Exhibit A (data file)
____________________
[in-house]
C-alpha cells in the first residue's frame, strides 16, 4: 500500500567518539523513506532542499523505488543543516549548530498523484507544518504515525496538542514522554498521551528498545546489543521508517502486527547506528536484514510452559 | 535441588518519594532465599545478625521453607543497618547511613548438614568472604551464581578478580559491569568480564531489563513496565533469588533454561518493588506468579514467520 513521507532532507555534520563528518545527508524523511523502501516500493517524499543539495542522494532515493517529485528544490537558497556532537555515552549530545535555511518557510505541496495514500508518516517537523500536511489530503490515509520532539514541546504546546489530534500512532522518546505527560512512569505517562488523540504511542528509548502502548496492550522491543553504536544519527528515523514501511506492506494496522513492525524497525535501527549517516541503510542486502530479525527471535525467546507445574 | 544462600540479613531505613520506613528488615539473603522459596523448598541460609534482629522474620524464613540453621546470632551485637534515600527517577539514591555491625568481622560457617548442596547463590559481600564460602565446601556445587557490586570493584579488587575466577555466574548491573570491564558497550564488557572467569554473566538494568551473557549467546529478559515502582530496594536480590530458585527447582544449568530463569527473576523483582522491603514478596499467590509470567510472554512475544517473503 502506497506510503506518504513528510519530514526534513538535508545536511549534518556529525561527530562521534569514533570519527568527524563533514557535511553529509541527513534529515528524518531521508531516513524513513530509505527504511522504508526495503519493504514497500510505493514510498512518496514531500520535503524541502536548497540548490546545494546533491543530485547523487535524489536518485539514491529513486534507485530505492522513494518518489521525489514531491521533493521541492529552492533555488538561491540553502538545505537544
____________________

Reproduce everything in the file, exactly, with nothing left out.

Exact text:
[in-house]
C-alpha cells in the first residue's frame, strides 16, 4: 500500500567518539523513506532542499523505488543543516549548530498523484507544518504515525496538542514522554498521551528498545546489543521508517502486527547506528536484514510452559 | 535441588518519594532465599545478625521453607543497618547511613548438614568472604551464581578478580559491569568480564531489563513496565533469588533454561518493588506468579514467520 513521507532532507555534520563528518545527508524523511523502501516500493517524499543539495542522494532515493517529485528544490537558497556532537555515552549530545535555511518557510505541496495514500508518516517537523500536511489530503490515509520532539514541546504546546489530534500512532522518546505527560512512569505517562488523540504511542528509548502502548496492550522491543553504536544519527528515523514501511506492506494496522513492525524497525535501527549517516541503510542486502530479525527471535525467546507445574 | 544462600540479613531505613520506613528488615539473603522459596523448598541460609534482629522474620524464613540453621546470632551485637534515600527517577539514591555491625568481622560457617548442596547463590559481600564460602565446601556445587557490586570493584579488587575466577555466574548491573570491564558497550564488557572467569554473566538494568551473557549467546529478559515502582530496594536480590530458585527447582544449568530463569527473576523483582522491603514478596499467590509470567510472554512475544517473503 502506497506510503506518504513528510519530514526534513538535508545536511549534518556529525561527530562521534569514533570519527568527524563533514557535511553529509541527513534529515528524518531521508531516513524513513530509505527504511522504508526495503519493504514497500510505493514510498512518496514531500520535503524541502536548497540548490546545494546533491543530485547523487535524489536518485539514491529513486534507485530505492522513494518518489521525489514531491521533493521541492529552492533555488538561491540553502538545505537544